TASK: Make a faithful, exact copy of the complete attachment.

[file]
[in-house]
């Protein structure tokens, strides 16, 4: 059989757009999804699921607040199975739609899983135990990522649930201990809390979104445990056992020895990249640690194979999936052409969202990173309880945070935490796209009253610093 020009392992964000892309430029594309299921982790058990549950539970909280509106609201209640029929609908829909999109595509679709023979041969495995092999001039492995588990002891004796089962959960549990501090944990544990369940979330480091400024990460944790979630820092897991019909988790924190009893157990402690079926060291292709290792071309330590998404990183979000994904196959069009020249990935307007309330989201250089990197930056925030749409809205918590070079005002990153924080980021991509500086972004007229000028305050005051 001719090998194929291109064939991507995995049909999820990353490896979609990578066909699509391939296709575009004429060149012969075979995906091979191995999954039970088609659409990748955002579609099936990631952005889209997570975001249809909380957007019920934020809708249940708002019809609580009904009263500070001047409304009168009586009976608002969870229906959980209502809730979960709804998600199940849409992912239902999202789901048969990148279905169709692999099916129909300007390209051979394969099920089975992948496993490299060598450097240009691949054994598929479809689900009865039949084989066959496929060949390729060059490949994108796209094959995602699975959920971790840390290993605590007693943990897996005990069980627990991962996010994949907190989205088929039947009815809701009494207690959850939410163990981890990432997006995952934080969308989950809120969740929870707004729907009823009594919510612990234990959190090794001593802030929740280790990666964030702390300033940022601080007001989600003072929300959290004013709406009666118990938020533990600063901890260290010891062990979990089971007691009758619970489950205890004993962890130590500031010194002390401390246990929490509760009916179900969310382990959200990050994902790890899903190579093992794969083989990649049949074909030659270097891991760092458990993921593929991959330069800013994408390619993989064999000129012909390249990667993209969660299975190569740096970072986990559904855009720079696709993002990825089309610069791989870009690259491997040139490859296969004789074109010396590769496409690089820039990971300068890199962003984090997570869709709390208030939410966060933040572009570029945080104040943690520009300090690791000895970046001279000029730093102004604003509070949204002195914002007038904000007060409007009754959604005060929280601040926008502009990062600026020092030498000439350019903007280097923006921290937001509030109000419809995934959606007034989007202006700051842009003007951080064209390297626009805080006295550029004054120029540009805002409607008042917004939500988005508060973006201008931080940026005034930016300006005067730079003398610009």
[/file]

[in-house]
């Protein structure tokens, strides 16, 4: 059989757009999804699921607040199975739609899983135990990522649930201990809390979104445990056992020895990249640690194979999936052409969202990173309880945070935490796209009253610093 020009392992964000892309430029594309299921982790058990549950539970909280509106609201209640029929609908829909999109595509679709023979041969495995092999001039492995588990002891004796089962959960549990501090944990544990369940979330480091400024990460944790979630820092897991019909988790924190009893157990402690079926060291292709290792071309330590998404990183979000994904196959069009020249990935307007309330989201250089990197930056925030749409809205918590070079005002990153924080980021991509500086972004007229000028305050005051 001719090998194929291109064939991507995995049909999820990353490896979609990578066909699509391939296709575009004429060149012969075979995906091979191995999954039970088609659409990748955002579609099936990631952005889209997570975001249809909380957007019920934020809708249940708002019809609580009904009263500070001047409304009168009586009976608002969870229906959980209502809730979960709804998600199940849409992912239902999202789901048969990148279905169709692999099916129909300007390209051979394969099920089975992948496993490299060598450097240009691949054994598929479809689900009865039949084989066959496929060949390729060059490949994108796209094959995602699975959920971790840390290993605590007693943990897996005990069980627990991962996010994949907190989205088929039947009815809701009494207690959850939410163990981890990432997006995952934080969308989950809120969740929870707004729907009823009594919510612990234990959190090794001593802030929740280790990666964030702390300033940022601080007001989600003072929300959290004013709406009666118990938020533990600063901890260290010891062990979990089971007691009758619970489950205890004993962890130590500031010194002390401390246990929490509760009916179900969310382990959200990050994902790890899903190579093992794969083989990649049949074909030659270097891991760092458990993921593929991959330069800013994408390619993989064999000129012909390249990667993209969660299975190569740096970072986990559904855009720079696709993002990825089309610069791989870009690259491997040139490859296969004789074109010396590769496409690089820039990971300068890199962003984090997570869709709390208030939410966060933040572009570029945080104040943690520009300090690791000895970046001279000029730093102004604003509070949204002195914002007038904000007060409007009754959604005060929280601040926008502009990062600026020092030498000439350019903007280097923006921290937001509030109000419809995934959606007034989007202006700051842009003007951080064209390297626009805080006295550029004054120029540009805002409607008042917004939500988005508060973006201008931080940026005034930016300006005067730079003398610009």